Searching for snippets of information takes me (and everyone else!) all over the internet, and often to forgotten sites. My search this time was for information about the length of time a medieval rowed barge would take to go from Westminster to Windsor, and then back again. I still have no idea, but the Thames was one of England’s main ‘motorways’ and those oarsmen were well up to the job, so I think the voyage did not take as long as my modern self imagines.
Anyway, this webpage came to light. http://www.thamesalive.org.uk/royalrowbarge.asp
I remember the wonderful sight of Gloriana at the Queen’s Jubilee. Downpour or not, the vessel looked amazing, and really brought the past to life again. The link is about various royal barges, and is well worth a browse.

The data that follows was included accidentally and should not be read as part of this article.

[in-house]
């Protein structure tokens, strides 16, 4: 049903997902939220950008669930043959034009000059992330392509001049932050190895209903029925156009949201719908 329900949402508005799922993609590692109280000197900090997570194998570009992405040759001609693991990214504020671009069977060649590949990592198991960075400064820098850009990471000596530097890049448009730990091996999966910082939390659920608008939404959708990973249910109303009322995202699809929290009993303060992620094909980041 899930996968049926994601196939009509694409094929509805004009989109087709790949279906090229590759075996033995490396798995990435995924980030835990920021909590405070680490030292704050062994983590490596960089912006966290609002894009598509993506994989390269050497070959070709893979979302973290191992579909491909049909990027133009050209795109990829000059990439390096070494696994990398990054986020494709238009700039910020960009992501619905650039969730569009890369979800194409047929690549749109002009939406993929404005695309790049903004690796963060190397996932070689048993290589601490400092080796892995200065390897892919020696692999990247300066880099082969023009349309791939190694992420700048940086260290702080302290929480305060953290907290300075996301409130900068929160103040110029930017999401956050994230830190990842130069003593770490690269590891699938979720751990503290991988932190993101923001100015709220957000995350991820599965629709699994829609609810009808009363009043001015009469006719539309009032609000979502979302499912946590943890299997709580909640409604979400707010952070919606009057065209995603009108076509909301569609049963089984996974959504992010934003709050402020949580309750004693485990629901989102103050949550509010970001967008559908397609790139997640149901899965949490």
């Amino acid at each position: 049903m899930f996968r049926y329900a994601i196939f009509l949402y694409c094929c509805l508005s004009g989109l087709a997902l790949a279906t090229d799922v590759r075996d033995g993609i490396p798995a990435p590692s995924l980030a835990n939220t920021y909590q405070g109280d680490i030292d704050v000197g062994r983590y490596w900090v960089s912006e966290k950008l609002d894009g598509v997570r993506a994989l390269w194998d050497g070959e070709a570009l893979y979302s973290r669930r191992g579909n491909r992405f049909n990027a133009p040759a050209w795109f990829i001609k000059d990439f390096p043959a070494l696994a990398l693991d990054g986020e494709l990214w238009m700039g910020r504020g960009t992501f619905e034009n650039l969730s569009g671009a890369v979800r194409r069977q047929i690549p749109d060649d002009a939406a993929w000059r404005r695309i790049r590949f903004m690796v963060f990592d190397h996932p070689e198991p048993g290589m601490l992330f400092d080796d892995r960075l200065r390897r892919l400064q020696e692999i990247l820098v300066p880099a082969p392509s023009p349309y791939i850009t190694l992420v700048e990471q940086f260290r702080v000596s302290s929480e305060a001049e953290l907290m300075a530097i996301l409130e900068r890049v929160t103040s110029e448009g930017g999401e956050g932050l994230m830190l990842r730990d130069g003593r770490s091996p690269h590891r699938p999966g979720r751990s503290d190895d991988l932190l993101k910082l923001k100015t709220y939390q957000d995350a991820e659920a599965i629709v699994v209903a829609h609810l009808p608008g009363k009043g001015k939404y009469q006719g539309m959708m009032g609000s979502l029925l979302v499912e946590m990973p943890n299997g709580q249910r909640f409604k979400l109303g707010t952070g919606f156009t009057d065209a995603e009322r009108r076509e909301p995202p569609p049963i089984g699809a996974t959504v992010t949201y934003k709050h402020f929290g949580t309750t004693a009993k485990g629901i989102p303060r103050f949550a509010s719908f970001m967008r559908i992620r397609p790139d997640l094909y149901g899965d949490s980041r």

Postscript: I have now received some information and links from Merlyn MacLeod to add to the above. I now have a new word to conjure with: shallop. Thank you, Merlyn.
- There are illustrations and facts at http://www.georgianindex.net/transportationLondon/Barge.html
- “A shallop is a fast oar-powered craft rowed by up to eight men that was popular on the Thames in the 15th, 16th, 17th and 18th Centuries. These Barges were the fastest means of water transport between business centres and residences and were the limousines of the lower Thames in the 17th and 18th century. An eight-oared Shallop could cover the 35 miles from Hampton Court to Greenwich in approximately four hours.”
- The following is an illustration of a 15th-century Flemish royal barge. It’s one of the small shallops with only 8 rowers.